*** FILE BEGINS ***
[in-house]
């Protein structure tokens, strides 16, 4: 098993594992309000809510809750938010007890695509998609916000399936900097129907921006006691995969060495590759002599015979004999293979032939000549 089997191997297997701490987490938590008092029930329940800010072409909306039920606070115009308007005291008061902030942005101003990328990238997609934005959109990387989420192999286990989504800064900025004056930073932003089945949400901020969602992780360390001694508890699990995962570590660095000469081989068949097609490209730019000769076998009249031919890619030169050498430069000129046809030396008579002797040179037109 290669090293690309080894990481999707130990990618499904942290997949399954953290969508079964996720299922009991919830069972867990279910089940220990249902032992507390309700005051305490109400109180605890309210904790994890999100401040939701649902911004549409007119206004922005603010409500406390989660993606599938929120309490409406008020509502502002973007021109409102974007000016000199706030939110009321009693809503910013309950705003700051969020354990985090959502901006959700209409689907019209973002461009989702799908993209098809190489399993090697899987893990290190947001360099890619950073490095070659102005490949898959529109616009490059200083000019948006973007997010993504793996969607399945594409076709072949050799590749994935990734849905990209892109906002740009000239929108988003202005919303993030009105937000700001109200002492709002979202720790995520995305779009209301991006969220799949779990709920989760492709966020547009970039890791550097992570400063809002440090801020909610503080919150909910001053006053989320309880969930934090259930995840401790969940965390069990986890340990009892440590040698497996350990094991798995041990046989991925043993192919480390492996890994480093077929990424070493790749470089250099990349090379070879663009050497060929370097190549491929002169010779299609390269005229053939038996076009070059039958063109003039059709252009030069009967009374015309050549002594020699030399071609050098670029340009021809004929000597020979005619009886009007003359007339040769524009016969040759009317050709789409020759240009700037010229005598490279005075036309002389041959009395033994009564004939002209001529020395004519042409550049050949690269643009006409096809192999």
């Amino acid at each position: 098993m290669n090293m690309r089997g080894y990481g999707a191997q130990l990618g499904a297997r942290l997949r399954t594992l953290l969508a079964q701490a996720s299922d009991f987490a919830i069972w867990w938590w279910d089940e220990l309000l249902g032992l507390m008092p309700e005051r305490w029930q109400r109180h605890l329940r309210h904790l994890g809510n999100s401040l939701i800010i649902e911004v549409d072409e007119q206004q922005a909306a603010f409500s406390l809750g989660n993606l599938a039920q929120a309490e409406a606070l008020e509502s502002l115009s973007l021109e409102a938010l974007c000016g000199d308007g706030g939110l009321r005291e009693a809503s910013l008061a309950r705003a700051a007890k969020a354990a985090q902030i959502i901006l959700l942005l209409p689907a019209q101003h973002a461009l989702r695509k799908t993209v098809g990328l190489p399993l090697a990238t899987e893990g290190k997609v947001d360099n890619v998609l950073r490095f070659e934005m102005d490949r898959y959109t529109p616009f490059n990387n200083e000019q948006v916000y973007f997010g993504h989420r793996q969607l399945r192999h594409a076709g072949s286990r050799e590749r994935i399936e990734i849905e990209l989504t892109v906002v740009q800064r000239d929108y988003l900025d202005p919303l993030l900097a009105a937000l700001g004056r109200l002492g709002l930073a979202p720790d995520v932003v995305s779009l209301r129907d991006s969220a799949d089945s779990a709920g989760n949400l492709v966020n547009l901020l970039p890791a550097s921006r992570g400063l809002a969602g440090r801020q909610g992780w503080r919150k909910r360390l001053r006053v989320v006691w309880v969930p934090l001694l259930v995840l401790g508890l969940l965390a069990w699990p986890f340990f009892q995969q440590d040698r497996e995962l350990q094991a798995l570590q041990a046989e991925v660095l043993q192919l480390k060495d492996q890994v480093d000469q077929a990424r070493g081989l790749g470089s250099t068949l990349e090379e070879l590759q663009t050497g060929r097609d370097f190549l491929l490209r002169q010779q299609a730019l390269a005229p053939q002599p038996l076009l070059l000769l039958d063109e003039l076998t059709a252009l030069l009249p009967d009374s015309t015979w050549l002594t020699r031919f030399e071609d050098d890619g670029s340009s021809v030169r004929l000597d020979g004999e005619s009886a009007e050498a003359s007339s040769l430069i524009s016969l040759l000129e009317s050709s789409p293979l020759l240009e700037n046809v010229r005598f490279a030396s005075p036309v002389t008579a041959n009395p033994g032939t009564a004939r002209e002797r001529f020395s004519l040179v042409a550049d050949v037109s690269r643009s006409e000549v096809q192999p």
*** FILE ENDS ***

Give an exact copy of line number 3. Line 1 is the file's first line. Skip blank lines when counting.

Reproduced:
């Amino acid at each position: 098993m290669n090293m690309r089997g080894y990481g999707a191997q130990l990618g499904a297997r942290l997949r399954t594992l953290l969508a079964q701490a996720s299922d009991f987490a919830i069972w867990w938590w279910d089940e220990l309000l249902g032992l507390m008092p309700e005051r305490w029930q109400r109180h605890l329940r309210h904790l994890g809510n999100s401040l939701i800010i649902e911004v549409d072409e007119q206004q922005a909306a603010f409500s406390l809750g989660n993606l599938a039920q929120a309490e409406a606070l008020e509502s502002l115009s973007l021109e409102a938010l974007c000016g000199d308007g706030g939110l009321r005291e009693a809503s910013l008061a309950r705003a700051a007890k969020a354990a985090q902030i959502i901006l959700l942005l209409p689907a019209q101003h973002a461009l989702r695509k799908t993209v098809g990328l190489p399993l090697a990238t899987e893990g290190k997609v947001d360099n890619v998609l950073r490095f070659e934005m102005d490949r898959y959109t529109p616009f490059n990387n200083e000019q948006v916000y973007f997010g993504h989420r793996q969607l399945r192999h594409a076709g072949s286990r050799e590749r994935i399936e990734i849905e990209l989504t892109v906002v740009q800064r000239d929108y988003l900025d202005p919303l993030l900097a009105a937000l700001g004056r109200l002492g709002l930073a979202p720790d995520v932003v995305s779009l209301r129907d991006s969220a799949d089945s779990a709920g989760n949400l492709v966020n547009l901020l970039p890791a550097s921006r992570g400063l809002a969602g440090r801020q909610g992780w503080r919150k909910r360390l001053r006053v989320v006691w309880v969930p934090l001694l259930v995840l401790g508890l969940l965390a069990w699990p986890f340990f009892q995969q440590d040698r497996e995962l350990q094991a798995l570590q041990a046989e991925v660095l043993q192919l480390k060495d492996q890994v480093d000469q077929a990424r070493g081989l790749g470089s250099t068949l990349e090379e070879l590759q663009t050497g060929r097609d370097f190549l491929l490209r002169q010779q299609a730019l390269a005229p053939q002599p038996l076009l070059l000769l039958d063109e003039l076998t059709a252009l030069l009249p009967d009374s015309t015979w050549l002594t020699r031919f030399e071609d050098d890619g670029s340009s021809v030169r004929l000597d020979g004999e005619s009886a009007e050498a003359s007339s040769l430069i524009s016969l040759l000129e009317s050709s789409p293979l020759l240009e700037n046809v010229r005598f490279a030396s005075p036309v002389t008579a041959n009395p033994g032939t009564a004939r002209e002797r001529f020395s004519l040179v042409a550049d050949v037109s690269r643009s006409e000549v096809q192999p």